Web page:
Guidelines for Resident Teaching Experiences

Authors


  • This document was prepared by the 2012 ACCP Task Force on Residencies: Dawn E. Havrda, Pharm.D., FCCP (Chair), Janet P. Engle, Pharm.D. (Vice Chair), Keri C. Anderson, Pharm.D., BCPS; Shaunta' M. Ray, Pharm.D., BCPS; Seena L. Haines, Pharm.D., BCACP, BC-ADM; Sandra L. Kane-Gill, Pharm.D., M.S., FCCP; Stephanie L. Ballard, Pharm.D., BCPS; Andrew J. Crannage, Pharm.D., BCPS; Charmaine D. Rochester, Pharm.D., BCPS, CDE; and Malinda G. Parman, Pharm.D. Approved by the American College of Clinical Pharmacy Board of Regents on October 19, 2012.

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Abstract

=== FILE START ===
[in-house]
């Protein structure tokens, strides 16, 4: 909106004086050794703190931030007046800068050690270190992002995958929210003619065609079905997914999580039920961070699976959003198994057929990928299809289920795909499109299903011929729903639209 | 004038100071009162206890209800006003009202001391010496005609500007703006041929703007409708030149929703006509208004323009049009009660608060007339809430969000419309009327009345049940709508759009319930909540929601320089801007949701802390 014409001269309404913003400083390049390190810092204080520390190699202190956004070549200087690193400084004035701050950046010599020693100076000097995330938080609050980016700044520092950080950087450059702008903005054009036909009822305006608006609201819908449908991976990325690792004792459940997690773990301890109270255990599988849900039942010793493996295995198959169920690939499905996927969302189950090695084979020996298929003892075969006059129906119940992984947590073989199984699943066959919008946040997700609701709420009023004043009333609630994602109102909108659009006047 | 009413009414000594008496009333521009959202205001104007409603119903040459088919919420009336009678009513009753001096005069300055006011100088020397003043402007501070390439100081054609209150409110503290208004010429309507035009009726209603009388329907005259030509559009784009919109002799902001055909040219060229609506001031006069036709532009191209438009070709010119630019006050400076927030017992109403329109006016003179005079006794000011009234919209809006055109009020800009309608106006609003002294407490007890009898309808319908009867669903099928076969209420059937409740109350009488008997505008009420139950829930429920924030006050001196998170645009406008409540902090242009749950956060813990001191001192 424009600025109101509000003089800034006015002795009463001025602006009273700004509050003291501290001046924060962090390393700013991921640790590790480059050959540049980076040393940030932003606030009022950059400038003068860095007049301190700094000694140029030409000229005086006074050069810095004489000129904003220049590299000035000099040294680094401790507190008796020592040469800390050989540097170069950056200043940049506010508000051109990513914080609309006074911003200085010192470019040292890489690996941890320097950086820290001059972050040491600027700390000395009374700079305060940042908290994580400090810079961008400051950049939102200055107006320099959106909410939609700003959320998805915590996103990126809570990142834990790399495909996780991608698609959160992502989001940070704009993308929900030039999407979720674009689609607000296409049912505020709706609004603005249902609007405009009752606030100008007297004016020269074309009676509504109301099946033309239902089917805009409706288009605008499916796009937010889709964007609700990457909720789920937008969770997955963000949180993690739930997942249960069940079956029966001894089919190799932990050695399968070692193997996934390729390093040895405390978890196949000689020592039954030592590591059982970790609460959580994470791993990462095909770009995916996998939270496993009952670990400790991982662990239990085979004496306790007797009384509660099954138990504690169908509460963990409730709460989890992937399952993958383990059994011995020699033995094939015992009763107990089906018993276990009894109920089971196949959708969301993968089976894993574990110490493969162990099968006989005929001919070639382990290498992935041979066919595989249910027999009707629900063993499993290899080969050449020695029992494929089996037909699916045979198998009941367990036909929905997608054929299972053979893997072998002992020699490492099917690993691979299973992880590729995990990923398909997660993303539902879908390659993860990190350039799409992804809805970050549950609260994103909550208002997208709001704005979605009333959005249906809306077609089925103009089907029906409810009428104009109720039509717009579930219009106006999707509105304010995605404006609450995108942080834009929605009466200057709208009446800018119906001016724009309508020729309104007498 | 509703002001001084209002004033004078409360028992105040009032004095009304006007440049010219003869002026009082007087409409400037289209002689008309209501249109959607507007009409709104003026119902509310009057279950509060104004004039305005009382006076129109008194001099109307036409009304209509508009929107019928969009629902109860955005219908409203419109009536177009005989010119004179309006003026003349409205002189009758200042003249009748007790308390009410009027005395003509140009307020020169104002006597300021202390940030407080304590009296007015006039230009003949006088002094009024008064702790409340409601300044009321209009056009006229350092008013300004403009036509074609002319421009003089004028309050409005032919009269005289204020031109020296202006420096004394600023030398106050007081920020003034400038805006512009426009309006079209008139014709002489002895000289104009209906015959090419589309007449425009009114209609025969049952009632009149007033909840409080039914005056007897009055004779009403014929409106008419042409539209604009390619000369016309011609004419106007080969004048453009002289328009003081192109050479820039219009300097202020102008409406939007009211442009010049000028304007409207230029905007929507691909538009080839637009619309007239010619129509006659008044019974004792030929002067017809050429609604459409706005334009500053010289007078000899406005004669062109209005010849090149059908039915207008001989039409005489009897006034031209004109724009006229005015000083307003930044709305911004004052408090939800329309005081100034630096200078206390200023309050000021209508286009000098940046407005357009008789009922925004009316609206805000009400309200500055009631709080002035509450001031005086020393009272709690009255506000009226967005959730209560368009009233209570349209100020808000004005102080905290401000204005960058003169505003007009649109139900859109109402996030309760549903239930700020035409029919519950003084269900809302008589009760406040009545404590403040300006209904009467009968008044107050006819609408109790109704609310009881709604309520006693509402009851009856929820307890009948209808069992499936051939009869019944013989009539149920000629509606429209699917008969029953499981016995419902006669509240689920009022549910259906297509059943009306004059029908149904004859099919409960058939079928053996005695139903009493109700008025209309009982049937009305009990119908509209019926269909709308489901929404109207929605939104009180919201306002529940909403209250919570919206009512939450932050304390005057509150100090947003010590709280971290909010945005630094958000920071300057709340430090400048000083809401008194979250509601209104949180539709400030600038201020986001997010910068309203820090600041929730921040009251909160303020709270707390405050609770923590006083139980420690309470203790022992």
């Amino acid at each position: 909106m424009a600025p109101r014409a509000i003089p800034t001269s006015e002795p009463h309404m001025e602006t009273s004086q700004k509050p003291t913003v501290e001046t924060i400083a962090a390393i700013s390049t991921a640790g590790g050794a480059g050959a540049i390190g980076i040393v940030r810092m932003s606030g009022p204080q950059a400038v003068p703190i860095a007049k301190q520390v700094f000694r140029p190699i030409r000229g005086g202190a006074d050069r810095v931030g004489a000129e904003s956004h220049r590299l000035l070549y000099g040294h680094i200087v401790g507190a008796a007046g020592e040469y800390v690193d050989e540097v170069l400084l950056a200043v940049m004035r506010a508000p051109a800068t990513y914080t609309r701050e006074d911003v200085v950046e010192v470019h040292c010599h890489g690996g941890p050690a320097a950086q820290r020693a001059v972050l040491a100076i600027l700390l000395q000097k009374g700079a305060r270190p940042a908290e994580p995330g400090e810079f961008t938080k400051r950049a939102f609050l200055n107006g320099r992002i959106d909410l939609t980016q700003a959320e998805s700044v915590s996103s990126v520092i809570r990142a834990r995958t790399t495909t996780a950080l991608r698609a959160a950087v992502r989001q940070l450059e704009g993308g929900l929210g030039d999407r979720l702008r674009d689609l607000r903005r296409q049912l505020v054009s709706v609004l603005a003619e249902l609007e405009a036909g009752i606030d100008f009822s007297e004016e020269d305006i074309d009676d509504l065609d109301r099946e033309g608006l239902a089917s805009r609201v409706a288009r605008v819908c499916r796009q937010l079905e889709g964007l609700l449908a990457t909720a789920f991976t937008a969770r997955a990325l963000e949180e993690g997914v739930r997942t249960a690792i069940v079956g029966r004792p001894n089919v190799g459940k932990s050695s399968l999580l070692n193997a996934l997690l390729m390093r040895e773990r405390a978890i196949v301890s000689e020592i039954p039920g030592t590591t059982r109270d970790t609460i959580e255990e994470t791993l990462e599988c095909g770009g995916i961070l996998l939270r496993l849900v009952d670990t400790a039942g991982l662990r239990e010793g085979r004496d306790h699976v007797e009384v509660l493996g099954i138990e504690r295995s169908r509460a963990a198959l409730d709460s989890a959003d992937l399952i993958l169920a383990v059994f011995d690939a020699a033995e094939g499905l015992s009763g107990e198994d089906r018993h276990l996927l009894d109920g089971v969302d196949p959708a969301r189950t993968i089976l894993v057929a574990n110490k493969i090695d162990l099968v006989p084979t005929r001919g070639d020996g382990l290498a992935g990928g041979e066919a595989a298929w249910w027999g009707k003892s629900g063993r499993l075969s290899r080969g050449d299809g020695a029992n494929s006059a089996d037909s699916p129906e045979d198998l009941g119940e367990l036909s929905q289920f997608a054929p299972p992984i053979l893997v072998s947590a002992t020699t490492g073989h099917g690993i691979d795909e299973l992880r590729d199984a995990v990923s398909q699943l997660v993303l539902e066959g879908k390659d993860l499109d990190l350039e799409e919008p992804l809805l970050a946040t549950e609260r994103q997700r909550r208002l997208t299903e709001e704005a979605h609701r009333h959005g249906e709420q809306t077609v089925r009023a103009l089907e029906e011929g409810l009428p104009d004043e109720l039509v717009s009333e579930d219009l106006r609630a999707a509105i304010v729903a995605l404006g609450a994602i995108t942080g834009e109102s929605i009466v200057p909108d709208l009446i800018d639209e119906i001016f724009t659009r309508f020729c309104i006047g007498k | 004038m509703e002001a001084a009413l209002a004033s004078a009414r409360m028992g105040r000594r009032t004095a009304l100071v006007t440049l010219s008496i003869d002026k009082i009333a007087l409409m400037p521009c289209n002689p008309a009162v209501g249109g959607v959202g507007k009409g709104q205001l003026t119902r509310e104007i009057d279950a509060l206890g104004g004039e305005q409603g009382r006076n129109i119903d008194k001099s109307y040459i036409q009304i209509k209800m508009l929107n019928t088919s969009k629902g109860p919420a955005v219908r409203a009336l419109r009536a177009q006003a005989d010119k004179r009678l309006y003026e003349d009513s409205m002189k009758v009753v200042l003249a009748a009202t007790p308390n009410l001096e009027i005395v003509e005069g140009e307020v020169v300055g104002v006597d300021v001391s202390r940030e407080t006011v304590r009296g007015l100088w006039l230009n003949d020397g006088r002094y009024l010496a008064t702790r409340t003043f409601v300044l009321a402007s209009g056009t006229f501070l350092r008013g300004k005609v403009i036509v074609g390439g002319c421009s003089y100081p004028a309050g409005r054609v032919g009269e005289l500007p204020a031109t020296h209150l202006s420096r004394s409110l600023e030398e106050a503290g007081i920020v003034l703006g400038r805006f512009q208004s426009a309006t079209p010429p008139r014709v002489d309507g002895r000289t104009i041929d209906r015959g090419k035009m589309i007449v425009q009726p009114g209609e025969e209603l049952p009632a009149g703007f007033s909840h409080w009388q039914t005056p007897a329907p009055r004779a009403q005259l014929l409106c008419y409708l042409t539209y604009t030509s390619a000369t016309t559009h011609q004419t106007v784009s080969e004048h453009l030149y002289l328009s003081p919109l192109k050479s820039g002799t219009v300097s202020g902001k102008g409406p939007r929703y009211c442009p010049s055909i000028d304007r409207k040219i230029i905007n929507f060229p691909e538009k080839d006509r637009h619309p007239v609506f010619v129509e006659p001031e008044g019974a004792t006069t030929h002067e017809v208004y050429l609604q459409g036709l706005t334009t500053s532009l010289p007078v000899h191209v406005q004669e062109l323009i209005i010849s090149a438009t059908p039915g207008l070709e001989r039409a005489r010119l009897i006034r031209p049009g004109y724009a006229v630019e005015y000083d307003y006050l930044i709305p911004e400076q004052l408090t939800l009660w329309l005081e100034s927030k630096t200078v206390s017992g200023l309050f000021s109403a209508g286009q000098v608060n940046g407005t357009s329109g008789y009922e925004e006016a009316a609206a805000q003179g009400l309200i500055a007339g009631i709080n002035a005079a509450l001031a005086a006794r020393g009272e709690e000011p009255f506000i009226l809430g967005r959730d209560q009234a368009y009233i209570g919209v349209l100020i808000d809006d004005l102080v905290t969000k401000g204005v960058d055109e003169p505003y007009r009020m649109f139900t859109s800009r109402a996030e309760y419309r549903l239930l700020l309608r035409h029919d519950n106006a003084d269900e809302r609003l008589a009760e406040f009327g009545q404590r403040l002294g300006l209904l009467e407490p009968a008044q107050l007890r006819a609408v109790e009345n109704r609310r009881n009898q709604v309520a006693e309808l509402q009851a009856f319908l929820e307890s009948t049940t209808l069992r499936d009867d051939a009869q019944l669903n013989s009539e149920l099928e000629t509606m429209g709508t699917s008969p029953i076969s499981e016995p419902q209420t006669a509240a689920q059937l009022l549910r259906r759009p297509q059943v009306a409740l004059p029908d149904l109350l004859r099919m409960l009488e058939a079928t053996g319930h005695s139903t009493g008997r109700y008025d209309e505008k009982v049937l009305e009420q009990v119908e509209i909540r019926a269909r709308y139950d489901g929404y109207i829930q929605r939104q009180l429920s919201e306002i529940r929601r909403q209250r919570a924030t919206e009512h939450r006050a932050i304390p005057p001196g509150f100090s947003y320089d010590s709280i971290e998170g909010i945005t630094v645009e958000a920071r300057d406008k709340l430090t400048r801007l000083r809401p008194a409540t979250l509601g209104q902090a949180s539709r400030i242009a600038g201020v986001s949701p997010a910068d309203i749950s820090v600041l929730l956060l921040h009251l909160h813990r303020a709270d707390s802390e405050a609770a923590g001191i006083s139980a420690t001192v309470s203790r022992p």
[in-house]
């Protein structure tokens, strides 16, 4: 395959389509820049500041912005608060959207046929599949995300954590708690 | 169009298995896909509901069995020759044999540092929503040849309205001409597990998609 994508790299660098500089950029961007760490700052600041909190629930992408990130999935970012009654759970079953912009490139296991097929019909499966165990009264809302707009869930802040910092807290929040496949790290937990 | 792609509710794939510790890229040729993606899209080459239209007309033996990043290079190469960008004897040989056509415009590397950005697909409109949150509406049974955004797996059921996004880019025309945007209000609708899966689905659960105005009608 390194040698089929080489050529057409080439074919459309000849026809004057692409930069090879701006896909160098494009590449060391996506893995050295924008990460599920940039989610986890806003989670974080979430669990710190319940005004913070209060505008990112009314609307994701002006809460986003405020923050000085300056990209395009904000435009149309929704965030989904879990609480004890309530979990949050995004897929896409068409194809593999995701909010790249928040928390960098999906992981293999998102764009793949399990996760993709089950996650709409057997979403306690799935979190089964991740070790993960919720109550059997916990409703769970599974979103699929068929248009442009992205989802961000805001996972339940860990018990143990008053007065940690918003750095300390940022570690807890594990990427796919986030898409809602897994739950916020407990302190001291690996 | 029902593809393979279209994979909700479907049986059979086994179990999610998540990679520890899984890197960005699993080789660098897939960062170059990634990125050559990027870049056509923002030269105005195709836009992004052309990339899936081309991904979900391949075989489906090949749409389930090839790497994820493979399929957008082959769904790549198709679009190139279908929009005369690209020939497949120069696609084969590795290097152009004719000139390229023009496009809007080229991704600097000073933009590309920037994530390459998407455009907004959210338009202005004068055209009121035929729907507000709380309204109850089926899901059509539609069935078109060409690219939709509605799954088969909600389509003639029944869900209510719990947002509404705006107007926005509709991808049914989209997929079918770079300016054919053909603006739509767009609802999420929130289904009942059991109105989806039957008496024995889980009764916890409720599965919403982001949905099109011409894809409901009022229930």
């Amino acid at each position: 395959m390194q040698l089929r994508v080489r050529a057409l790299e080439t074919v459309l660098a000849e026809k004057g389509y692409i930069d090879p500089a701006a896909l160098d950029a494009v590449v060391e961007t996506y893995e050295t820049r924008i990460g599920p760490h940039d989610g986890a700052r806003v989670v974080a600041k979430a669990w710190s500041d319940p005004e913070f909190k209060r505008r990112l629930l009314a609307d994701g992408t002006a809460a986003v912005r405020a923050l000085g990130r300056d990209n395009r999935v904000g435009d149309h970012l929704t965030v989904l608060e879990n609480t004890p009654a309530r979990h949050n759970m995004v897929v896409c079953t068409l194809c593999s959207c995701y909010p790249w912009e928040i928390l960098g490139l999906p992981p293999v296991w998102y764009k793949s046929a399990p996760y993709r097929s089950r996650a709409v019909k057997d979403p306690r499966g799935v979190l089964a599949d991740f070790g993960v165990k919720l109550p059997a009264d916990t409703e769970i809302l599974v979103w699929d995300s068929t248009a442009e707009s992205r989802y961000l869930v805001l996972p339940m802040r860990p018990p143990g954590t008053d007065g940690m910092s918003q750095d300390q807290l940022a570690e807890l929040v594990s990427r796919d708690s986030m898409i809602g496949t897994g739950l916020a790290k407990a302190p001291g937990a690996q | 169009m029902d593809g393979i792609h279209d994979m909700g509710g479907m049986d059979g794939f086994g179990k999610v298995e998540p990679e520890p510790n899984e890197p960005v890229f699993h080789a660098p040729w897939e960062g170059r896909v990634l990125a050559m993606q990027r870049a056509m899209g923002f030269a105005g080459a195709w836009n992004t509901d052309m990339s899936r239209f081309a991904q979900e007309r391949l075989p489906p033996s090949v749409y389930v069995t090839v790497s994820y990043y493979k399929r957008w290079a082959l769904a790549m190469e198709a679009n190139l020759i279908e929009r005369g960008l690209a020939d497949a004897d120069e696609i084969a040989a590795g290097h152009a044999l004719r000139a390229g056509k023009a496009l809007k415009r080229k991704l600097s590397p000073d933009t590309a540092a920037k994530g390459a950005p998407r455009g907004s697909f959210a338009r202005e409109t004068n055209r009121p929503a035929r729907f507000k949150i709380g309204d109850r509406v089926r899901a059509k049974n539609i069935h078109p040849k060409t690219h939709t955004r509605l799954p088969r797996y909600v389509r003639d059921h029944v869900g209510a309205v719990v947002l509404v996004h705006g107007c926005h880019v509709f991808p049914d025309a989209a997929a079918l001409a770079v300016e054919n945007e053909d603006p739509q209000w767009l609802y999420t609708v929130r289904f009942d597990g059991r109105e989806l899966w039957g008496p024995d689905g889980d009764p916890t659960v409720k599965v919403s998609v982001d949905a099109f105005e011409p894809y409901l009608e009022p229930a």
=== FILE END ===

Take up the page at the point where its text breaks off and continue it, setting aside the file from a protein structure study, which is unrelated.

Postgraduate year one (PGY1) and postgraduate year two (PGY2) residencies serve to develop pharmacists into skillful clinicians who provide advanced patient-centered care in various general and specialized areas of pharmacy practice. Pharmacy residencies are a minimum requirement for many clinical pharmacy positions, as well as for positions in academia. The role of clinical pharmacists typically includes teaching, regardless of whether they pursue an academic appointment. Common teaching duties of pharmacist-clinicians include giving continuing education or other invited presentations, providing education to colleagues regarding clinical initiatives, precepting pharmacy students (early and advanced experiences) and residents, and educating other health care professionals. Although ASHP provides accreditation standards for PGY1 and PGY2 residencies, the standards pertaining to teaching or education training are vague. Through the years, teaching certificate programs that develop residents' teaching skills and better prepare residents for a diverse pharmacy job market have increased in popularity; moreover, teaching certificate programs serve as an attractive recruitment tool. However, the consistency of requirements for teaching certificate programs is lacking, and standardization is needed. The Task Force on Residencies developed two sets of guidelines to define teaching experiences within residencies. The first guideline defines the minimum standards for teaching experiences in any residency-training program. The second guideline is for programs offering a teaching certificate program to provide standardization, ensuring similar outcomes and quality on program completion. One of the main differences between the guidelines is the recommendation that residency programs offering a teaching certificate program be affiliated with an academic institution to provide the pedagogy and variety of teaching experiences for the resident. Residency program directors should consider adopting these guidelines to offer consistent teaching experiences. In addition, residents should inquire about the elements of teaching in a program as an aid to selecting the training best suited to their needs.

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